Federal judge temporarily halts wild-horse roundup in Nevada

RENO -- A federal appeals judge on Friday night granted a temporary injunction to halt a government roundup of about 1,700 wild horses from the range in Nevada.

Judge Richard Paez of the 9th U.S. Circuit Court of Appeals issued the order after U.S. District Judge Howard McKibben earlier in the day denied a motion to stop the federal Bureau of Land Management's removal of wild horses from public lands near the Utah line.

Paez's order will remain in effect until a three-judge panel on which he sits has a chance to review the horse advocacy group Cloud Foundation's emergency motion for injunctive relief pending resolution of the group's appeal of McKibben's ruling.

"To allow for further consideration on the merits of the emergency motion, the court grants temporary injunctive relief," Paez wrote in his order. "Appellees are enjoined from the roundup of wild horses in the ... (affected) areas until further order of the court."

BLM spokesman Doran Sanchez said the order was being reviewed by the agency's legal counsel and he could not comment further on it.

Attorney Rachel Fazio, who represents the Colorado-based Cloud Foundation, said she was pleased with Paez's order and can't recall such a BLM roundup being halted by the court for even a few days.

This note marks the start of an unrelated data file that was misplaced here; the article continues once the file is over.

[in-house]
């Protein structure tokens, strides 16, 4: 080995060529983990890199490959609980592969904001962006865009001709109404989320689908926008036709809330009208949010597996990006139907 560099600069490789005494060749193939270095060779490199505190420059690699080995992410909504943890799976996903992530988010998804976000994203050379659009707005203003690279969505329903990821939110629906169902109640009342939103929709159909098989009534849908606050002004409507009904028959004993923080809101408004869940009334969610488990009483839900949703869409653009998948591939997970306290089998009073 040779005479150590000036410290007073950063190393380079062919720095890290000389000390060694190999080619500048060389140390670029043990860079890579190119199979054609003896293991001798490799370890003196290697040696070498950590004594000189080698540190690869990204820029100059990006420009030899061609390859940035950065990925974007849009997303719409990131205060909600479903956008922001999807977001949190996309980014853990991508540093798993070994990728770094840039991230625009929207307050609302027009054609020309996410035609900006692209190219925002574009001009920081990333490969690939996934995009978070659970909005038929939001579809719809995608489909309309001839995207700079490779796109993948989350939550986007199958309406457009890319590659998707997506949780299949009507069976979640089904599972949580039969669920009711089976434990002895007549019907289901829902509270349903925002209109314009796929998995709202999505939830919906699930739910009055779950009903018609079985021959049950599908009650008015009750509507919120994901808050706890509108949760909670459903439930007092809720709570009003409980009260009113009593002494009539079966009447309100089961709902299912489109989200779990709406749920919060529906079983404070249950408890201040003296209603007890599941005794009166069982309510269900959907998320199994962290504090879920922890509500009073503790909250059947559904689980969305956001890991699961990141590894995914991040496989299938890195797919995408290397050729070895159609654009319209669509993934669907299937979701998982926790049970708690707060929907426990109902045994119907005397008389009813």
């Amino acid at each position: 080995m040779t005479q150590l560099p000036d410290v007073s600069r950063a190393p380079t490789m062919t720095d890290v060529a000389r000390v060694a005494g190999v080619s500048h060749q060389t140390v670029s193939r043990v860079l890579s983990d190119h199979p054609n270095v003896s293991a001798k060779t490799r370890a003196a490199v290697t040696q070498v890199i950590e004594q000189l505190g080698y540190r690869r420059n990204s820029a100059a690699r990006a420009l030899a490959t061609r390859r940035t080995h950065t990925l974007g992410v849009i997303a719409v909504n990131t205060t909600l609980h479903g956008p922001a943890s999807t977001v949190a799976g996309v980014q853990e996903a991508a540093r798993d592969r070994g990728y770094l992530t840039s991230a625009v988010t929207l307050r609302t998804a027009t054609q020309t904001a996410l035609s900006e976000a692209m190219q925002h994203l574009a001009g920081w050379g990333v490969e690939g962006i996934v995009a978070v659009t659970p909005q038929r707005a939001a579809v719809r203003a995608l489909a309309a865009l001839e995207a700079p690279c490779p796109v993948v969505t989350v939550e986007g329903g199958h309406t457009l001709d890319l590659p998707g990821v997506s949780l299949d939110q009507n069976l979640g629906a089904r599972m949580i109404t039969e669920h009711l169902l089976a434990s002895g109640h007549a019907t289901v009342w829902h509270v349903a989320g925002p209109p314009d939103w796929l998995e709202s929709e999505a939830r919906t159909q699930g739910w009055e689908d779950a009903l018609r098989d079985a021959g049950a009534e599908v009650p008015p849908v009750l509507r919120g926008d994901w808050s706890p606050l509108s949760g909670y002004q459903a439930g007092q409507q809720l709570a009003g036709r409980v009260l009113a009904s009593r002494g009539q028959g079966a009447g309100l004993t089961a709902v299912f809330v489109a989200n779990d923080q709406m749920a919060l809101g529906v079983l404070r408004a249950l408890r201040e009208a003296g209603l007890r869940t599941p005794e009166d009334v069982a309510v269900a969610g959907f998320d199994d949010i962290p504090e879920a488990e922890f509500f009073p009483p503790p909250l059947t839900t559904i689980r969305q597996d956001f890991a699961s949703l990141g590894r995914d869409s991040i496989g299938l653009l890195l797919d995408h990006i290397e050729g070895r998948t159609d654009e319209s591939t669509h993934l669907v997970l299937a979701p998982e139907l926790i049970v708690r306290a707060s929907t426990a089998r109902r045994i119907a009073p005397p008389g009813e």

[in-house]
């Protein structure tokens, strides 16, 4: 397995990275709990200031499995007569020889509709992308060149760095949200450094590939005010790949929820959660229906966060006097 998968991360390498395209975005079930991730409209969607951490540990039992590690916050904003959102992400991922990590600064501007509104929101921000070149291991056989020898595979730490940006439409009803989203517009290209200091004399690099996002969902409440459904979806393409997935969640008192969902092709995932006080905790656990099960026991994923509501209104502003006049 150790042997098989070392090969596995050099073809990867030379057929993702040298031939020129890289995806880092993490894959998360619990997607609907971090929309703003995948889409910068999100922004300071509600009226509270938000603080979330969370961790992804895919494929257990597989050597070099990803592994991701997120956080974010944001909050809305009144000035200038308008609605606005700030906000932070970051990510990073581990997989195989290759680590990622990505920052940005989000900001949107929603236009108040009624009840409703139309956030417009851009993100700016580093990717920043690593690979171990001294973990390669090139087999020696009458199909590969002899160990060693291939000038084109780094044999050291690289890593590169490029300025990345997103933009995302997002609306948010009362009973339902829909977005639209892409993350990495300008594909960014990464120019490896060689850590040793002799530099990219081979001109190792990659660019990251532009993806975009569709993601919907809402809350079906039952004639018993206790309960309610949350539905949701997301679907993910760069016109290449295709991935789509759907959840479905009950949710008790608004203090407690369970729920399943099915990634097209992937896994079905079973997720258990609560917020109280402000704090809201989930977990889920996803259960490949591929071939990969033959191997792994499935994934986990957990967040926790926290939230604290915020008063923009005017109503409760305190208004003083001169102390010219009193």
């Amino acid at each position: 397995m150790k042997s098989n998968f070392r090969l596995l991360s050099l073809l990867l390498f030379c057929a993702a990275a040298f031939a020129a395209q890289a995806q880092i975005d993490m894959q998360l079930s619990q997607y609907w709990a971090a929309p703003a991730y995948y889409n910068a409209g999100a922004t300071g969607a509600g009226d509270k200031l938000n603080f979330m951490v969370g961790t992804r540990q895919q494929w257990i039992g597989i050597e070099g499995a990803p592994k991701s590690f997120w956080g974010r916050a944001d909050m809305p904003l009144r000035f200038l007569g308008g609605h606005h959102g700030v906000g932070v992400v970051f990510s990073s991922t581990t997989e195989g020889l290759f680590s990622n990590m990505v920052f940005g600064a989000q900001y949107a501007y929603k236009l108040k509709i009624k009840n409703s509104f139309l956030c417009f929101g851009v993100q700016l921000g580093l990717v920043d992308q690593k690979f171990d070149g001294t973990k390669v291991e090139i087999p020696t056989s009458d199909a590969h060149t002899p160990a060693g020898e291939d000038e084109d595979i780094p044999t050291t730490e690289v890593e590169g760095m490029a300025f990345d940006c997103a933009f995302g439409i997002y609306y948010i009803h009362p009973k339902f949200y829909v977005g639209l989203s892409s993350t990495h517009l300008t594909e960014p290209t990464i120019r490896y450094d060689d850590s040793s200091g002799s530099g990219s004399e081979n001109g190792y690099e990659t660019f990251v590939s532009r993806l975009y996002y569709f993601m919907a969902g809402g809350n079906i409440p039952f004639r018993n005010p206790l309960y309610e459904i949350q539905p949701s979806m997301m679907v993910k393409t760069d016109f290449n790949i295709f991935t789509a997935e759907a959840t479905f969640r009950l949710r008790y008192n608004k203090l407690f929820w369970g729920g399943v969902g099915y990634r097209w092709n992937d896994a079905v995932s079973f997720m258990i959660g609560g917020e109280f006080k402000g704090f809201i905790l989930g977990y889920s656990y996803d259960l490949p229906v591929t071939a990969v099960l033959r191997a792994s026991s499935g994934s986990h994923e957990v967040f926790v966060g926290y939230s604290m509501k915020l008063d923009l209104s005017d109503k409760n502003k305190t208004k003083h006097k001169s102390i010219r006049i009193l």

"This is pretty amazing. At some point I hope the judiciary will step in and enforce the law," Fazio said.

After McKibben's ruling was issued late Friday afternoon, BLM officials announced they would start the horse roundup this morning in the sprawling Triple B Complex.

McKibben disagreed with the Cloud Foundation, which contends the roundup would violate the 1971 Wild and Free-Roaming Horses and Burros Act because the BLM failed to prove the herds there are overpopulated and causing ecological harm to public rangeland.

The herds have grown by nearly 1,600 horses since the last roundup in the complex in July 2006, McKibben said, and the range and herd itself will suffer if the population continues to grow at a 20 percent to 25 percent annual rate without BLM intervention.

After McKibben's ruling, Fazio immediately filed a motion asking the federal appeals court to intervene.

Sanchez said his agency has a mandate under the federal law to remove "excess" horses to sustain the health of herds, rangelands and wildlife, and the wild horse population in the complex is five times greater than what the range can support.